Every novelist approaches projects differently. My technique is usually to get what I call a semi-polished rough draft in place for one chapter before moving on to the next. In my case, that means that I’ve got most of the dialogue down as well as a goodly chunk of the action. Instead of polished description, … More Chapter 2: Roughed In
Picture book writers maintain that they have to slave over every single word. I believe them. In fact, I was more than willing to agree with them that they had a much tougher job on a word by word basis than novelists did. That was before I spent three weeks writing the first chapter of … More Chapter One….More or Less Done!
It’s been a long, long time since I started a new project. But today, I created a file with the name of ItalianChase and managed to produce just over 500 words. It will be another young adult novel, but more in the vein of a suspense/thriller than a cozy mystery. In fact, bad things are … More Starting a New File
Some writers don’t know what’s going to happen next when they sit down at their computers. Others follow their outlines religiously. Sir Terry Pratchett, author of the Disc World books, compared his process of writing novels to wood carving on his website: You find the lump of tree (the big central theme that gets you … More Writing Novels
Let me start with a disclaimer. I tried NaNoWri National Novel Writing Month once about six years ago. I wound up stopping about halfway through with a tangled mess. It taught me that I really have to have one scene written up to the level of a semi-polished draft before moving on. But it was the … More Some Advice for Those in NaNoWriMo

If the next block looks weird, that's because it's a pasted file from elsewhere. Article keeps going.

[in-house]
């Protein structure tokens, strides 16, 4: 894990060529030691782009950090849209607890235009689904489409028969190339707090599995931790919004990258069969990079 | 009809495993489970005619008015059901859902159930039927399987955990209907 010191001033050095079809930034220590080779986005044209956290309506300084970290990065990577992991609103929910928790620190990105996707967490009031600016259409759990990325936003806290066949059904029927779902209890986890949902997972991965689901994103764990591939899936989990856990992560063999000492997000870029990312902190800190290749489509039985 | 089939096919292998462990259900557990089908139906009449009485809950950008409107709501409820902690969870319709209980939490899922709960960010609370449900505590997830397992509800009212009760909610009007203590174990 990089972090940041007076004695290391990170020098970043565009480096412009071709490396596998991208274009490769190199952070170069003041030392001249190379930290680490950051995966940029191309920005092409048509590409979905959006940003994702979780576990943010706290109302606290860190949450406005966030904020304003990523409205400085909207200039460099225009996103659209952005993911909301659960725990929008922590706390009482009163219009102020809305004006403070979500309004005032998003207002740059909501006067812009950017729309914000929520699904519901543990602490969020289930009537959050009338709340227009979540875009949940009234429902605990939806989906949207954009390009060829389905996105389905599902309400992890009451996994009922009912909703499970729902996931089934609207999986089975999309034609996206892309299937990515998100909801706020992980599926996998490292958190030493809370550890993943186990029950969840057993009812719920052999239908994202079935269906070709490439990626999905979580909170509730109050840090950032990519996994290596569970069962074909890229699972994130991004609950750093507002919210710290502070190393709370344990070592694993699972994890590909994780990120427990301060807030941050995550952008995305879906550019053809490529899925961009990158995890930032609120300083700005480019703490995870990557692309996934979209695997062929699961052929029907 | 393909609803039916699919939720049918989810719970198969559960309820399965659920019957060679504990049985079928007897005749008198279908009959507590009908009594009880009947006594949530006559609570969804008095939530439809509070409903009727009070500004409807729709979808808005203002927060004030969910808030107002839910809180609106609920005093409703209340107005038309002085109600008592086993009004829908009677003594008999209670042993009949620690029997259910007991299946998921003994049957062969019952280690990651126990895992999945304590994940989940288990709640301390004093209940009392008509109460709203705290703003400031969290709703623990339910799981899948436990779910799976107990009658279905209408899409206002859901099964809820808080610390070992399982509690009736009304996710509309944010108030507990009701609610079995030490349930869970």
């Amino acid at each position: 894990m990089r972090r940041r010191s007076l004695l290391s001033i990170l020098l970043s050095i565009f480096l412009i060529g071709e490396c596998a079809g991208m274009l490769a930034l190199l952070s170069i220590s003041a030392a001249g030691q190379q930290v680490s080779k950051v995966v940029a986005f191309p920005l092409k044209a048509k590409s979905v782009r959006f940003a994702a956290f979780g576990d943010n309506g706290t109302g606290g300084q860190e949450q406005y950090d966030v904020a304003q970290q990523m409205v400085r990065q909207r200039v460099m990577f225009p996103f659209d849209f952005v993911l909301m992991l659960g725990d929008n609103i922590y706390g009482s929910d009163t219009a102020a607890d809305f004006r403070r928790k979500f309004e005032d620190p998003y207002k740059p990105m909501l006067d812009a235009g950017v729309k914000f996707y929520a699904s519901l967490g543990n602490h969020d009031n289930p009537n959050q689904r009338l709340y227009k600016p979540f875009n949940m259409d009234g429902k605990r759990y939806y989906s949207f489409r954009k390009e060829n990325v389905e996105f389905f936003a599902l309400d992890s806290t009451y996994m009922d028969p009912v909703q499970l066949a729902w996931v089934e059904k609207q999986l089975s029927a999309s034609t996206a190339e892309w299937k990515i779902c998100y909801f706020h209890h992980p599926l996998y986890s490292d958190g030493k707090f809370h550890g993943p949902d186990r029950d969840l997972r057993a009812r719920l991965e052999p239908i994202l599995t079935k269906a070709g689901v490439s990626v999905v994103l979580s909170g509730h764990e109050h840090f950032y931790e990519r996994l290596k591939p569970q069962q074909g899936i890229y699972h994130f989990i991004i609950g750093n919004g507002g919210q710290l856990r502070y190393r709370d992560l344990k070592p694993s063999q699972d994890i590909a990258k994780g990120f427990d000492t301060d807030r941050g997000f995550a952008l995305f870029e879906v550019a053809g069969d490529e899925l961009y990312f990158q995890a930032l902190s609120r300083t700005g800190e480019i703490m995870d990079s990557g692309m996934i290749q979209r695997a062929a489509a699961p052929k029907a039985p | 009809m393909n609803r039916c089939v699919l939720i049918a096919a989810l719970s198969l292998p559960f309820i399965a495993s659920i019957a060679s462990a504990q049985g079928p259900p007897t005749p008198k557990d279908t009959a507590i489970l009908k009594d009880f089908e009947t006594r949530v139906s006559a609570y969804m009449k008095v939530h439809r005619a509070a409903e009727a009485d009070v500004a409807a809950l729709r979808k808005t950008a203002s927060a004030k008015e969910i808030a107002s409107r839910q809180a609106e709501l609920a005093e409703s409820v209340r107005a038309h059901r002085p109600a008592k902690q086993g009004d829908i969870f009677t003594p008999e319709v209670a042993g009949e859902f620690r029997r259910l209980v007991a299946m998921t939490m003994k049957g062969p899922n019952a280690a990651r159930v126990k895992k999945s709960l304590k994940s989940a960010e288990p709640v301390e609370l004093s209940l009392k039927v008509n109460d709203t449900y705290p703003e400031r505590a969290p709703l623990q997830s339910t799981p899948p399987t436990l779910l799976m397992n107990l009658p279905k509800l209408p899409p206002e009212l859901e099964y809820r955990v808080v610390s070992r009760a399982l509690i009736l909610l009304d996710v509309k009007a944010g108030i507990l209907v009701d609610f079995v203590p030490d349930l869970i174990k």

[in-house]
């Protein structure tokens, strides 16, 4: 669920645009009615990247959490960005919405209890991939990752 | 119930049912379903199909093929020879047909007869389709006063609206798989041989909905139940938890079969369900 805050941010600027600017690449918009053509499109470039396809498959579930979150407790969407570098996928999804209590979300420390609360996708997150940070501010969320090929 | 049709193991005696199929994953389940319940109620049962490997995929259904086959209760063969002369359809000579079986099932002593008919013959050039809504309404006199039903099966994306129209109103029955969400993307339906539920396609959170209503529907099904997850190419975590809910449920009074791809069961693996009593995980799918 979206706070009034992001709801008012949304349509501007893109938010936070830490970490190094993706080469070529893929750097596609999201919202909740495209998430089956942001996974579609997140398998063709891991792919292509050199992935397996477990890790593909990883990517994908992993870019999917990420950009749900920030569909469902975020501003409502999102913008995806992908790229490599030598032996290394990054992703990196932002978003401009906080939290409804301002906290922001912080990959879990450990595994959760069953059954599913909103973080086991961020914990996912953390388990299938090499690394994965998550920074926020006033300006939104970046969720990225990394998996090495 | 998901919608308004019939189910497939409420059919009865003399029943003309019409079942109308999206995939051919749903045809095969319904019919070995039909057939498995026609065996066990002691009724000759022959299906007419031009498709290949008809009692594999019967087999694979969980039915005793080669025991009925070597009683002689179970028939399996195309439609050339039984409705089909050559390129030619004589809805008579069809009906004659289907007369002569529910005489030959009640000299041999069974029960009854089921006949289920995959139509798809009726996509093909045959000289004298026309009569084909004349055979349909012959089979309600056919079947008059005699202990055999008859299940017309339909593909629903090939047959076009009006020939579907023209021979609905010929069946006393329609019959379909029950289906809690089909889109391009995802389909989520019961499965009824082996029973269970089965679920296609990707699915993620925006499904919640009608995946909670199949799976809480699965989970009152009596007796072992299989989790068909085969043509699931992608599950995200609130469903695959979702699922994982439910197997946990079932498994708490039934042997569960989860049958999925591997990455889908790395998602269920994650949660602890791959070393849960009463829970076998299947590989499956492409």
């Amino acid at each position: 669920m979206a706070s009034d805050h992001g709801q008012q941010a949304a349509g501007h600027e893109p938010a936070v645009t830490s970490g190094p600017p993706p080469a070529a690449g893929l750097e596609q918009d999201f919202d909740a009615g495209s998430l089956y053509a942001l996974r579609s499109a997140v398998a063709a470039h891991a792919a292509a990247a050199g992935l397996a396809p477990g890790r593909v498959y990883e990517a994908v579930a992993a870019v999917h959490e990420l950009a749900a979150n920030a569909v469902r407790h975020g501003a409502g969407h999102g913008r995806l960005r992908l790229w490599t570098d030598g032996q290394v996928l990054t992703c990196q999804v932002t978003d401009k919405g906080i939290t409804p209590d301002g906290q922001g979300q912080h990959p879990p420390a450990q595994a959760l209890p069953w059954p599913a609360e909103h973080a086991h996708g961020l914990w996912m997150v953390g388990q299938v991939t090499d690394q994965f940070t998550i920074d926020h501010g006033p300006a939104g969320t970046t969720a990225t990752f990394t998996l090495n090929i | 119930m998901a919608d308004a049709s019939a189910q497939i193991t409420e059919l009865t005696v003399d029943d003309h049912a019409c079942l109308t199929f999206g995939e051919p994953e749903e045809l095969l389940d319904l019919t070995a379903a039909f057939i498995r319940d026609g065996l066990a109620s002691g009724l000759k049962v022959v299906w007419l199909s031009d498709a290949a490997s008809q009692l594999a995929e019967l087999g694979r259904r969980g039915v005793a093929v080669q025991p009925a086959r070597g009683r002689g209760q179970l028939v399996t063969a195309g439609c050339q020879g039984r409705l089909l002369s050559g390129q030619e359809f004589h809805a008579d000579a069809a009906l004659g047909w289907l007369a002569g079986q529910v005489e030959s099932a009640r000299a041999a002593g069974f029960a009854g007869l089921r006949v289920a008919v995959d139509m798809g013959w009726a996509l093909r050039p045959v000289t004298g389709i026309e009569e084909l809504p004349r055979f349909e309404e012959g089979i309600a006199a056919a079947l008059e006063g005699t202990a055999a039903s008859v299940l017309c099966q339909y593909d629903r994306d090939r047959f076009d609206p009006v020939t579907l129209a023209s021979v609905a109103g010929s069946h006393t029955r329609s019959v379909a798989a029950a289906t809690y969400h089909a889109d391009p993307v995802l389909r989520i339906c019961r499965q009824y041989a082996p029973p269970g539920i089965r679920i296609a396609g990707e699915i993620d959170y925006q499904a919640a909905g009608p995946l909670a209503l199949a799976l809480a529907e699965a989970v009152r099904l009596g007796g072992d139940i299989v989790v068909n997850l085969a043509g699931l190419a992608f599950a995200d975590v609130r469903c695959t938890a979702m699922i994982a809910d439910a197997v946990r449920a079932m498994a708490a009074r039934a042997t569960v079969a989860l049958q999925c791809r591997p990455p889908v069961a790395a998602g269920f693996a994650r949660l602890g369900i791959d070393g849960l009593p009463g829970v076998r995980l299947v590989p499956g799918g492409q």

I wrote up a writing prompt for My Word Playground. It shares my technique for putting two or more characters together and letting them interact without worrying about trying to build a scene complete with action and dialogue. I enjoyed checking out writer Lynne Marie’s playground while I tried to figure out what I wanted to write about. This … More Letting Your Characters Talk
Usually, when I’m having trouble moving ahead with a novel, I use a variation of Natalie Goldberg’s cafe writing that she shared in WRITING DOWN THE BONES. But yesterday, I decided that I wanted to write on patio of our backyard garden while our waterfall splashed and gurgled in the background. I brought coffee. (I’d trained myself … More Writing the Scene that Doesn’t Want to Be Written
Every writer has a different way of attacking a project. I like to write scenes by hand in a cafe first. I follow Natalie Goldberg’s strategy that she shared in her book, WRITING DOWN THE BONES. This is my shortened adaptation of her technique. I go to a local coffee shop like the Main Street … More A Semi-polished Rough Draft of Chapter 3: Done!
Late last week one of my writing friends sent out a notice. Somehow she missed the fact that she was supposed to bring a completed novel to a master class with Linda Sue Park at the SCBWI National Conference. Clearly this was a writing emergency that required drastic measures. Lynnea decided to embark on a … More NaNoWriMo in July
I was going through the comments that my friend Gina made on my SCARAB manuscript when I found the following: “Kate presses her lips together quite a bit. Check for this.” Using the search function on my computer, I did just that. Not only did Kate press her lips together quite a bit, she and a few … More A Pressing Problem